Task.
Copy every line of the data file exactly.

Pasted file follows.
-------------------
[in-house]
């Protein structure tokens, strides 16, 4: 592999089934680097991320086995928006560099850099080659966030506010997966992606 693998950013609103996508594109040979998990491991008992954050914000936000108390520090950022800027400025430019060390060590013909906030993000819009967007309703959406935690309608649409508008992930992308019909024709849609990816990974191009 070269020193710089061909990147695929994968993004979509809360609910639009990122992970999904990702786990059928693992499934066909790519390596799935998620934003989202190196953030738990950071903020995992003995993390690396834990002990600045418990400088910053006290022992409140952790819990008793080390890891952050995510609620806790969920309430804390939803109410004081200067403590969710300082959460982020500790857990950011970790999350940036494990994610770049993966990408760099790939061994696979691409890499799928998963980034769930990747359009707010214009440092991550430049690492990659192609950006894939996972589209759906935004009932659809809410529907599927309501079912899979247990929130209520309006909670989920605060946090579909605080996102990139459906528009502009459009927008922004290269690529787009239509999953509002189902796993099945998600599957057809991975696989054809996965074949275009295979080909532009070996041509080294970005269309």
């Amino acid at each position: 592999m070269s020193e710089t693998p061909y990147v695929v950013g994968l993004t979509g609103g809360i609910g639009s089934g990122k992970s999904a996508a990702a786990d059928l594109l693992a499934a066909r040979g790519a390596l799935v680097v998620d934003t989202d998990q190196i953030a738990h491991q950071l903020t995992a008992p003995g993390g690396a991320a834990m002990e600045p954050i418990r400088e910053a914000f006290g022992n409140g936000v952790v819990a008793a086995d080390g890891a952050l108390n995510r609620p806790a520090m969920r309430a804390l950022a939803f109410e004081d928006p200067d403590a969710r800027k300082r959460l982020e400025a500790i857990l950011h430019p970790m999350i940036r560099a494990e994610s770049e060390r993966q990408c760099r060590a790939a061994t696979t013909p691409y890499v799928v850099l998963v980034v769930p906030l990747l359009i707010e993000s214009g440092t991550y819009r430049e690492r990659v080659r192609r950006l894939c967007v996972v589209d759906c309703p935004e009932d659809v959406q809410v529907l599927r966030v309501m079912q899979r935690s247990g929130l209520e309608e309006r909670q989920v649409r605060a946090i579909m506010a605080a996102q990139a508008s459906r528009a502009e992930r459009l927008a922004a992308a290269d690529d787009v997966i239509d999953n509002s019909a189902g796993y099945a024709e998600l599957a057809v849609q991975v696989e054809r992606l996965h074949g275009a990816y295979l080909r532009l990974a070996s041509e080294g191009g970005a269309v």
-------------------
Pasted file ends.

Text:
[in-house]
């Protein structure tokens, strides 16, 4: 592999089934680097991320086995928006560099850099080659966030506010997966992606 693998950013609103996508594109040979998990491991008992954050914000936000108390520090950022800027400025430019060390060590013909906030993000819009967007309703959406935690309608649409508008992930992308019909024709849609990816990974191009 070269020193710089061909990147695929994968993004979509809360609910639009990122992970999904990702786990059928693992499934066909790519390596799935998620934003989202190196953030738990950071903020995992003995993390690396834990002990600045418990400088910053006290022992409140952790819990008793080390890891952050995510609620806790969920309430804390939803109410004081200067403590969710300082959460982020500790857990950011970790999350940036494990994610770049993966990408760099790939061994696979691409890499799928998963980034769930990747359009707010214009440092991550430049690492990659192609950006894939996972589209759906935004009932659809809410529907599927309501079912899979247990929130209520309006909670989920605060946090579909605080996102990139459906528009502009459009927008922004290269690529787009239509999953509002189902796993099945998600599957057809991975696989054809996965074949275009295979080909532009070996041509080294970005269309």
């Amino acid at each position: 592999m070269s020193e710089t693998p061909y990147v695929v950013g994968l993004t979509g609103g809360i609910g639009s089934g990122k992970s999904a996508a990702a786990d059928l594109l693992a499934a066909r040979g790519a390596l799935v680097v998620d934003t989202d998990q190196i953030a738990h491991q950071l903020t995992a008992p003995g993390g690396a991320a834990m002990e600045p954050i418990r400088e910053a914000f006290g022992n409140g936000v952790v819990a008793a086995d080390g890891a952050l108390n995510r609620p806790a520090m969920r309430a804390l950022a939803f109410e004081d928006p200067d403590a969710r800027k300082r959460l982020e400025a500790i857990l950011h430019p970790m999350i940036r560099a494990e994610s770049e060390r993966q990408c760099r060590a790939a061994t696979t013909p691409y890499v799928v850099l998963v980034v769930p906030l990747l359009i707010e993000s214009g440092t991550y819009r430049e690492r990659v080659r192609r950006l894939c967007v996972v589209d759906c309703p935004e009932d659809v959406q809410v529907l599927r966030v309501m079912q899979r935690s247990g929130l209520e309608e309006r909670q989920v649409r605060a946090i579909m506010a605080a996102q990139a508008s459906r528009a502009e992930r459009l927008a922004a992308a290269d690529d787009v997966i239509d999953n509002s019909a189902g796993y099945a024709e998600l599957a057809v849609q991975v696989e054809r992606l996965h074949g275009a990816y295979l080909r532009l990974a070996s041509e080294g191009g970005a269309v």